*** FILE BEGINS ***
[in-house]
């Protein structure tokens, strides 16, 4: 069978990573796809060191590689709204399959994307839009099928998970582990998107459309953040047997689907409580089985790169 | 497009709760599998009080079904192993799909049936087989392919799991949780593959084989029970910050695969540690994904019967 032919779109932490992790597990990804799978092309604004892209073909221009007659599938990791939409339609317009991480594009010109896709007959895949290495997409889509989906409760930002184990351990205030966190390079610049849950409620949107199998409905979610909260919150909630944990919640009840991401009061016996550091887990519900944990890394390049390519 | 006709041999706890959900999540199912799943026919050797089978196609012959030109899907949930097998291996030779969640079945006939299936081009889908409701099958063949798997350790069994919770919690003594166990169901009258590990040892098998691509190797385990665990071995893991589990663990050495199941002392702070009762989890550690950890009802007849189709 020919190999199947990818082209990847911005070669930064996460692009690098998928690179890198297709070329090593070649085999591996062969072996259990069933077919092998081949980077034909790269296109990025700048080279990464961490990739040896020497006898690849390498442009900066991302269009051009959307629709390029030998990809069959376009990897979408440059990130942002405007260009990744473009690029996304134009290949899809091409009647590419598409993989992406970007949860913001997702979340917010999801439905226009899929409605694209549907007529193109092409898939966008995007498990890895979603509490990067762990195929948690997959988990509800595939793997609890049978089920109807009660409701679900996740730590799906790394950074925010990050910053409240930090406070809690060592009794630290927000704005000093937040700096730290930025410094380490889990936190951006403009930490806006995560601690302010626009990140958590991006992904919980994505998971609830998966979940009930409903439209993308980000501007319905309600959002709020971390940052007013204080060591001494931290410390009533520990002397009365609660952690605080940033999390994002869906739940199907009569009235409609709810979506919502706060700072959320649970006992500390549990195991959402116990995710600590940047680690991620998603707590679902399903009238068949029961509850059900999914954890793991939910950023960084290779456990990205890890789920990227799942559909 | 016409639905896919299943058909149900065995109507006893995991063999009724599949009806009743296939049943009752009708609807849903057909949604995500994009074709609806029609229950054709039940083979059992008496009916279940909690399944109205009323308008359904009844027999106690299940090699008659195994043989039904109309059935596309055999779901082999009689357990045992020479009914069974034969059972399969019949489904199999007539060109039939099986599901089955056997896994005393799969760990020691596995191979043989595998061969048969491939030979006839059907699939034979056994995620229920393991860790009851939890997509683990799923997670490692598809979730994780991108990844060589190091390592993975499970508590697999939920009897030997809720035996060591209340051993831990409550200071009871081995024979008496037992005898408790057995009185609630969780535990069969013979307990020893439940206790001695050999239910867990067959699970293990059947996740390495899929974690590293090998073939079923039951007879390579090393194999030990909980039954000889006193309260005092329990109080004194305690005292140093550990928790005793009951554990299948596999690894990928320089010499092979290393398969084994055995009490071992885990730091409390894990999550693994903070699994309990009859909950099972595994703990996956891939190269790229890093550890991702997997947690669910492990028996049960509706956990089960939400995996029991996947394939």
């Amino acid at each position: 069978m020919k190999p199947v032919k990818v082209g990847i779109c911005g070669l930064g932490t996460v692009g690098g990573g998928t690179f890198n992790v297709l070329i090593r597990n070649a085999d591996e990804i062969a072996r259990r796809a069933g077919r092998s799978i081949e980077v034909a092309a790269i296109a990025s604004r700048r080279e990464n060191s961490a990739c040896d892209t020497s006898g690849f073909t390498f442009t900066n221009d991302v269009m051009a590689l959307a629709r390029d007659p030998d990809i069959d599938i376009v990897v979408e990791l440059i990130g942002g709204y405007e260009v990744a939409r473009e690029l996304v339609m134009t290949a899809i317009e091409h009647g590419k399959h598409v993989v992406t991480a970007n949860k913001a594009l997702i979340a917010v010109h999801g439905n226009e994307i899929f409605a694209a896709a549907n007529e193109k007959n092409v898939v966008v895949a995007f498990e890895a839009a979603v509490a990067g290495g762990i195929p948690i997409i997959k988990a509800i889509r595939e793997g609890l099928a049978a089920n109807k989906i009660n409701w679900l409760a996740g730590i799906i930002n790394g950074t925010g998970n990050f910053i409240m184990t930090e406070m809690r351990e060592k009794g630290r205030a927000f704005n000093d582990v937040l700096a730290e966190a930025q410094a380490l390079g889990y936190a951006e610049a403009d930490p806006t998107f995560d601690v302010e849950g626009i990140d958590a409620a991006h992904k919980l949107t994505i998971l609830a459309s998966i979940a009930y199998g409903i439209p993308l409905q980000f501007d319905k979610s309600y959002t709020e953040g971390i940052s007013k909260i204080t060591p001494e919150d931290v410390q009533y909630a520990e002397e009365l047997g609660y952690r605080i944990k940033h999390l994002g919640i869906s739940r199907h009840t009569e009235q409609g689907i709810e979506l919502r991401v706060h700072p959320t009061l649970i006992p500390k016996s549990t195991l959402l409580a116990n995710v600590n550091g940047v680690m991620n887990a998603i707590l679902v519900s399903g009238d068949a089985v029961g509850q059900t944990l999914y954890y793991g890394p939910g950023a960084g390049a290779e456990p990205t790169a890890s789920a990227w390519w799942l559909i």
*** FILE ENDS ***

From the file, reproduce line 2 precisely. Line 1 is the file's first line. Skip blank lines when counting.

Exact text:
């Protein structure tokens, strides 16, 4: 069978990573796809060191590689709204399959994307839009099928998970582990998107459309953040047997689907409580089985790169 | 497009709760599998009080079904192993799909049936087989392919799991949780593959084989029970910050695969540690994904019967 032919779109932490992790597990990804799978092309604004892209073909221009007659599938990791939409339609317009991480594009010109896709007959895949290495997409889509989906409760930002184990351990205030966190390079610049849950409620949107199998409905979610909260919150909630944990919640009840991401009061016996550091887990519900944990890394390049390519 | 006709041999706890959900999540199912799943026919050797089978196609012959030109899907949930097998291996030779969640079945006939299936081009889908409701099958063949798997350790069994919770919690003594166990169901009258590990040892098998691509190797385990665990071995893991589990663990050495199941002392702070009762989890550690950890009802007849189709 020919190999199947990818082209990847911005070669930064996460692009690098998928690179890198297709070329090593070649085999591996062969072996259990069933077919092998081949980077034909790269296109990025700048080279990464961490990739040896020497006898690849390498442009900066991302269009051009959307629709390029030998990809069959376009990897979408440059990130942002405007260009990744473009690029996304134009290949899809091409009647590419598409993989992406970007949860913001997702979340917010999801439905226009899929409605694209549907007529193109092409898939966008995007498990890895979603509490990067762990195929948690997959988990509800595939793997609890049978089920109807009660409701679900996740730590799906790394950074925010990050910053409240930090406070809690060592009794630290927000704005000093937040700096730290930025410094380490889990936190951006403009930490806006995560601690302010626009990140958590991006992904919980994505998971609830998966979940009930409903439209993308980000501007319905309600959002709020971390940052007013204080060591001494931290410390009533520990002397009365609660952690605080940033999390994002869906739940199907009569009235409609709810979506919502706060700072959320649970006992500390549990195991959402116990995710600590940047680690991620998603707590679902399903009238068949029961509850059900999914954890793991939910950023960084290779456990990205890890789920990227799942559909 | 016409639905896919299943058909149900065995109507006893995991063999009724599949009806009743296939049943009752009708609807849903057909949604995500994009074709609806029609229950054709039940083979059992008496009916279940909690399944109205009323308008359904009844027999106690299940090699008659195994043989039904109309059935596309055999779901082999009689357990045992020479009914069974034969059972399969019949489904199999007539060109039939099986599901089955056997896994005393799969760990020691596995191979043989595998061969048969491939030979006839059907699939034979056994995620229920393991860790009851939890997509683990799923997670490692598809979730994780991108990844060589190091390592993975499970508590697999939920009897030997809720035996060591209340051993831990409550200071009871081995024979008496037992005898408790057995009185609630969780535990069969013979307990020893439940206790001695050999239910867990067959699970293990059947996740390495899929974690590293090998073939079923039951007879390579090393194999030990909980039954000889006193309260005092329990109080004194305690005292140093550990928790005793009951554990299948596999690894990928320089010499092979290393398969084994055995009490071992885990730091409390894990999550693994903070699994309990009859909950099972595994703990996956891939190269790229890093550890991702997997947690669910492990028996049960509706956990089960939400995996029991996947394939």